4.3. Performance Comparison
To demonstrate the superiority of our method, we conduct performance comparison experiments for our proposed ICRN and 9 baselines. Specially, classical GCN-base methods (Defferrard et al., 2016; Kipf and Welling, 2016; Hamilton et al., 2017; Xu et al., 2018; Veličković et al., 2017; Wu et al., 2019; Chien et al., 2020; Klicpera et al., 2018) path the supervision information from the labeled data to the unlabeled data according to the linkages within the adjacent matrix as guidance for network training. Besides, the Mixup-enhanced method (Wang et al., 2021) improves the robustness and discriminative capability of the aggregated sample embedding over the labeled samples. Moreover, we report the results of the contrastive methods (Velickovic et al., [n.d.]; Zhu et al., 2021, 2020; Hassani and Khasahmadi, 2020), which design auxiliary tasks for discriminative information exploitation.
From these results in Table 3, we observe and analyze as follows. 1) It could be observed that the classical GCN-based methods are not comparable with our proposed ICRN. For example, on CORA dataset, ICRN exceeds GCN (Kipf and Welling, 2016) by 5.68%. This is because these methods would suffer from the representation collapse problem caused by the inaccurate connections within data in the adjacency matrix. 2) Compared with the Mixup-enhance method MixupForGraph (Wang et al., 2021), ICRN achieves better classification performance. The reason is that MixupForGraph does not consider the contrastive learning method to improve the discriminative capacity in the semi-supervised node classification task. 3) Moreover, our ICRN consistently outperforms other contrastive learning methods including DGI(Velickovic et al., [n.d.]), GCA(Zhu et al., 2021), GRACE(Zhu et al., 2020) and, MVGRL(Hassani and Khasahmadi, 2020)). We conjecture that those methods fail to exploit abundant intuitive information within the unlabeled data, thus achieving sub-optimal performance.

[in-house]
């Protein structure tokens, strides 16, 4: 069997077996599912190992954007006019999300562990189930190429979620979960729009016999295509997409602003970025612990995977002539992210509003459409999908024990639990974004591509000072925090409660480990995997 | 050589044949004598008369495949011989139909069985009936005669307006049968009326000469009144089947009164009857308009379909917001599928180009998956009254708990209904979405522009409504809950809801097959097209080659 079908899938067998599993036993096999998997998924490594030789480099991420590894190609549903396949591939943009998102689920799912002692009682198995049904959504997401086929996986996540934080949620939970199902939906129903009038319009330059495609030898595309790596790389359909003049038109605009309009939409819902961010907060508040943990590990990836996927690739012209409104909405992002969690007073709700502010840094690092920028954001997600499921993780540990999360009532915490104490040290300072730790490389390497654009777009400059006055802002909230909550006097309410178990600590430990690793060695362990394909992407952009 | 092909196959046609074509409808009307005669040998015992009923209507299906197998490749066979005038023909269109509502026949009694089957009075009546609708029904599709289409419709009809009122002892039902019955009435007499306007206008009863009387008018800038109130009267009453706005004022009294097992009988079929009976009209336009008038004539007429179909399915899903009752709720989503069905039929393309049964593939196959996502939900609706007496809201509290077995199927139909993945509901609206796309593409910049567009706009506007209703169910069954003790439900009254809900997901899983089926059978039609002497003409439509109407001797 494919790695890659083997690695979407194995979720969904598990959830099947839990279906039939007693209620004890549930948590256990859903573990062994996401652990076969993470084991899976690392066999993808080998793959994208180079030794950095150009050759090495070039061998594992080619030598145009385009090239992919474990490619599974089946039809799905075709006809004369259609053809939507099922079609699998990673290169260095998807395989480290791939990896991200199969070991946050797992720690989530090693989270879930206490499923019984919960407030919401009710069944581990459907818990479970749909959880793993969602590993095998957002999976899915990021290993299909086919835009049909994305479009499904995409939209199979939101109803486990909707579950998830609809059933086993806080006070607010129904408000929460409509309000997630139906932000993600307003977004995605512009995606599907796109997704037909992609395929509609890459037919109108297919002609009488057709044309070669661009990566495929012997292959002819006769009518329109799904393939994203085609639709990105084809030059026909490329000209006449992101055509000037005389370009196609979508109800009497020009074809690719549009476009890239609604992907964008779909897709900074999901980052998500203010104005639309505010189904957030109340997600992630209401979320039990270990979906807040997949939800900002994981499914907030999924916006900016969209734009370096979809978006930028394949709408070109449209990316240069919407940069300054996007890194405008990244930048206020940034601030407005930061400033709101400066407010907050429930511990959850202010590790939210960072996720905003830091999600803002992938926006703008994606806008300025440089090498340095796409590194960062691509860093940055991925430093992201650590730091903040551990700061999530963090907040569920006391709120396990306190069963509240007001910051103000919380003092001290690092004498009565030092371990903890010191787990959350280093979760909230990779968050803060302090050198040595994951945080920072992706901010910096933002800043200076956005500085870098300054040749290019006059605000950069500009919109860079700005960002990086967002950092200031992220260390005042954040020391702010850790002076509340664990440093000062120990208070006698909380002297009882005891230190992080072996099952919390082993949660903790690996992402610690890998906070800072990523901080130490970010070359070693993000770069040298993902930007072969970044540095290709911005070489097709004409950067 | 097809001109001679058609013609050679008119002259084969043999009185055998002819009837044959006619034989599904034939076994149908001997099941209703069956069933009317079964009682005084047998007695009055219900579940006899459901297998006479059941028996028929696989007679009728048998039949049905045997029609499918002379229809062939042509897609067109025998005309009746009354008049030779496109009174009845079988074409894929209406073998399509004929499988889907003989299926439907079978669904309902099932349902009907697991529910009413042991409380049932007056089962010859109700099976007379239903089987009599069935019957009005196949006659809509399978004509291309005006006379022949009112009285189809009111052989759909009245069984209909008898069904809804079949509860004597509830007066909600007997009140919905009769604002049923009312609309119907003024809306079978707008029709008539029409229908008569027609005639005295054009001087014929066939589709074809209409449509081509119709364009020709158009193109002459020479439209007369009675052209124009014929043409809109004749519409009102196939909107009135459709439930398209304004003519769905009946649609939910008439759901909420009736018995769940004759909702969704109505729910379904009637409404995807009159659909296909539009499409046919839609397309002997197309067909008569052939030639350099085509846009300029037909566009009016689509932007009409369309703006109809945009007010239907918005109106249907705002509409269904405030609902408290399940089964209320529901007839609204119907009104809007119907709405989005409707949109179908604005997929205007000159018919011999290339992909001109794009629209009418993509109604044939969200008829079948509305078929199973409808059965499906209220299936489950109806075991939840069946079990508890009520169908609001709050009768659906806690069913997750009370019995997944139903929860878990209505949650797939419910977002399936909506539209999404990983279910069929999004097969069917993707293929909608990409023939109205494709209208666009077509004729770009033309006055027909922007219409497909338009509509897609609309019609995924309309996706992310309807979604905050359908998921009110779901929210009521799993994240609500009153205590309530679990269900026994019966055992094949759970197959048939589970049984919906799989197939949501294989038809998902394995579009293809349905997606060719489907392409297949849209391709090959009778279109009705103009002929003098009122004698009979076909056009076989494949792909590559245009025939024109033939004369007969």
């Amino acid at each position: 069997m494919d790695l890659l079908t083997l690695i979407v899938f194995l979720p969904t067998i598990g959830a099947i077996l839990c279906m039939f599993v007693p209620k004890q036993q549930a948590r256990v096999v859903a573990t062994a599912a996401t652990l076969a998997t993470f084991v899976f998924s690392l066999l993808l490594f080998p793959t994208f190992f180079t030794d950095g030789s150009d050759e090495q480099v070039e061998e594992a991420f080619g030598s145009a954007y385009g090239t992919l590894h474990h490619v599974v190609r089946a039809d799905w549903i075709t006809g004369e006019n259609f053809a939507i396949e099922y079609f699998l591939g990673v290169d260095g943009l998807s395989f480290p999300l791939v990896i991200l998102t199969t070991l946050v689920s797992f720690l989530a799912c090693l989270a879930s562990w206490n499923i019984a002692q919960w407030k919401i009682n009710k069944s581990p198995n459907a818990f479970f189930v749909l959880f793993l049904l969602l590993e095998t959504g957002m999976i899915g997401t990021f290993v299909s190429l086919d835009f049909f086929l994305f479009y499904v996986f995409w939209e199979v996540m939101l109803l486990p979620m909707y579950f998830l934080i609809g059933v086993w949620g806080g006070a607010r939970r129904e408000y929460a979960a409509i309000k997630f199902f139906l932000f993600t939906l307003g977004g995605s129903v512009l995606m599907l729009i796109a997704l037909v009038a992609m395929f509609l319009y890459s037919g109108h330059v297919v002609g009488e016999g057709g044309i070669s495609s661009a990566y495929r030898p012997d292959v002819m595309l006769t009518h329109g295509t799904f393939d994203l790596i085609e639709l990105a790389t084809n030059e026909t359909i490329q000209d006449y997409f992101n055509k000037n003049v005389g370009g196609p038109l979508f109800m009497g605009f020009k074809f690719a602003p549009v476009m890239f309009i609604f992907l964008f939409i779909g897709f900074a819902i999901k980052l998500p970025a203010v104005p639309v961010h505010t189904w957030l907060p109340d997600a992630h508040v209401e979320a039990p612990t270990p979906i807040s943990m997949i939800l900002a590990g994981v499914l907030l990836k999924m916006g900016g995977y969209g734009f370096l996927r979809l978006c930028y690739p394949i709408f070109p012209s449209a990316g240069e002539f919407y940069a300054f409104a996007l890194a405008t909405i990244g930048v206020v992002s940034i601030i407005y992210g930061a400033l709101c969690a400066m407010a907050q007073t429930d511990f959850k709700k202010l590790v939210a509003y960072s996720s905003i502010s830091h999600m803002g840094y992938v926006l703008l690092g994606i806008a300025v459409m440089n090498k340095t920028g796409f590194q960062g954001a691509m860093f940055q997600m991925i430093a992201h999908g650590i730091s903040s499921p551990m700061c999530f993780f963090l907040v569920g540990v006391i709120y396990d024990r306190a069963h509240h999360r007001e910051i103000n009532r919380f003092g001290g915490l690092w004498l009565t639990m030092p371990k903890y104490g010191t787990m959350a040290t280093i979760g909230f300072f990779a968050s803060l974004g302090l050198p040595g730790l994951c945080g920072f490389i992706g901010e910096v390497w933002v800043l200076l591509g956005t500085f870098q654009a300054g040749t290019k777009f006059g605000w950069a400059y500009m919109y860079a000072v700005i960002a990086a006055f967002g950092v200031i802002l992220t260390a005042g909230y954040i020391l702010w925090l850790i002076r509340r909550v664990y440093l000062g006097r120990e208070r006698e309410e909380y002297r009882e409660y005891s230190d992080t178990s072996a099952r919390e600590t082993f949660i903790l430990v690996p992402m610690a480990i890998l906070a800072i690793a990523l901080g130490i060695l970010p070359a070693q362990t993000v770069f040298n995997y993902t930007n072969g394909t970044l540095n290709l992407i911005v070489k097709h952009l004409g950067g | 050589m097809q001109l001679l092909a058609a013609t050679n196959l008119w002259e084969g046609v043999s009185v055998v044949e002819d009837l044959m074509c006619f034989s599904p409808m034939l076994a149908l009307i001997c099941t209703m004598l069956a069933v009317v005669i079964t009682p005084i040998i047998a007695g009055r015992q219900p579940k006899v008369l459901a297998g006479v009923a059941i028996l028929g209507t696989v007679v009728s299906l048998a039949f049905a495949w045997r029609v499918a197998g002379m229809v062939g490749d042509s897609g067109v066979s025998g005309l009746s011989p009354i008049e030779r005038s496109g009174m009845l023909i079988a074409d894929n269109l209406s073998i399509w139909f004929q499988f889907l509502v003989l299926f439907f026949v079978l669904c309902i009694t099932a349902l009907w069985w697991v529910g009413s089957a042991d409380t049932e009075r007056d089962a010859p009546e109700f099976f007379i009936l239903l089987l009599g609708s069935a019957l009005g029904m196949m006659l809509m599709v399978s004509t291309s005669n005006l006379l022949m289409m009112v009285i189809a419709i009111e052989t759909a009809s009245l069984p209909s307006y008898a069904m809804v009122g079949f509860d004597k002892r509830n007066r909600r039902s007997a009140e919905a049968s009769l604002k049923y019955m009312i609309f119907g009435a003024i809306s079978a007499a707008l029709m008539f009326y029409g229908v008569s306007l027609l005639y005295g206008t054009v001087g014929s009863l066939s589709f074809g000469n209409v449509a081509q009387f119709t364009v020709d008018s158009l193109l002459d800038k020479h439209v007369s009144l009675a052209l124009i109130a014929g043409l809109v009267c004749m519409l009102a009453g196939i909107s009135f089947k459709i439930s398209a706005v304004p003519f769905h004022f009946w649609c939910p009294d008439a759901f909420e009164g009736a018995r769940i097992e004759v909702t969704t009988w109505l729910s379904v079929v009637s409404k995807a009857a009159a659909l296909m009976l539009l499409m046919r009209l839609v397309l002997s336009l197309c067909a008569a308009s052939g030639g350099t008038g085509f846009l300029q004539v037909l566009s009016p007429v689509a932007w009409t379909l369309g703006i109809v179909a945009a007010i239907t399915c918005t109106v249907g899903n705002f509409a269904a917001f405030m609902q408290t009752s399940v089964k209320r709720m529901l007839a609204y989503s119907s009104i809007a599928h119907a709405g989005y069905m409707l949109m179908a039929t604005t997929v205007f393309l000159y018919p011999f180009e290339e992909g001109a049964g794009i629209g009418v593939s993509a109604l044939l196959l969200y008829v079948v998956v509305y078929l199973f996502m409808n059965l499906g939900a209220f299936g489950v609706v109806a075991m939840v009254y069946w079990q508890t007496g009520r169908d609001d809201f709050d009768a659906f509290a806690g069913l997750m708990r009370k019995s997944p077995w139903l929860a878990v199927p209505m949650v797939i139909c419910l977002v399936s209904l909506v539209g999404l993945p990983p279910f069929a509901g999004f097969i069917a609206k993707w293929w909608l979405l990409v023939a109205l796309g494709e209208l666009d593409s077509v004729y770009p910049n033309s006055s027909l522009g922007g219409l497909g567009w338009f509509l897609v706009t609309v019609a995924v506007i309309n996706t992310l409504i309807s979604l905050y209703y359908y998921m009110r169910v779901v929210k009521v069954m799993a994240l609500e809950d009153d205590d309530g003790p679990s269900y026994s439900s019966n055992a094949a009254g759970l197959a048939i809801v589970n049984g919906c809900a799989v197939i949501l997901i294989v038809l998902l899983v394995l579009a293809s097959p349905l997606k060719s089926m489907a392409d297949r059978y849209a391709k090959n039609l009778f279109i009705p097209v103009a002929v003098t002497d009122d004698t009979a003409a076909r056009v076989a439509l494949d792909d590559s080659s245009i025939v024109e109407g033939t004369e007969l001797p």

Different from them, our method aims to alleviate collapsed representations by improving the discriminative capability of the latent space from two aspects. Firstly, we proposed a graph interpolation module to force the prediction model to change linearly between samples, thus enlarging the margin of decision boundaries. Besides, the proposed correlation reduction mechanism further improves the discriminative capability of the features by keeping the cross-view consistency of the latent representations. Consequently, the proposed ICRN alleviates collapsed representations and achieves the top-level performance on six datasets.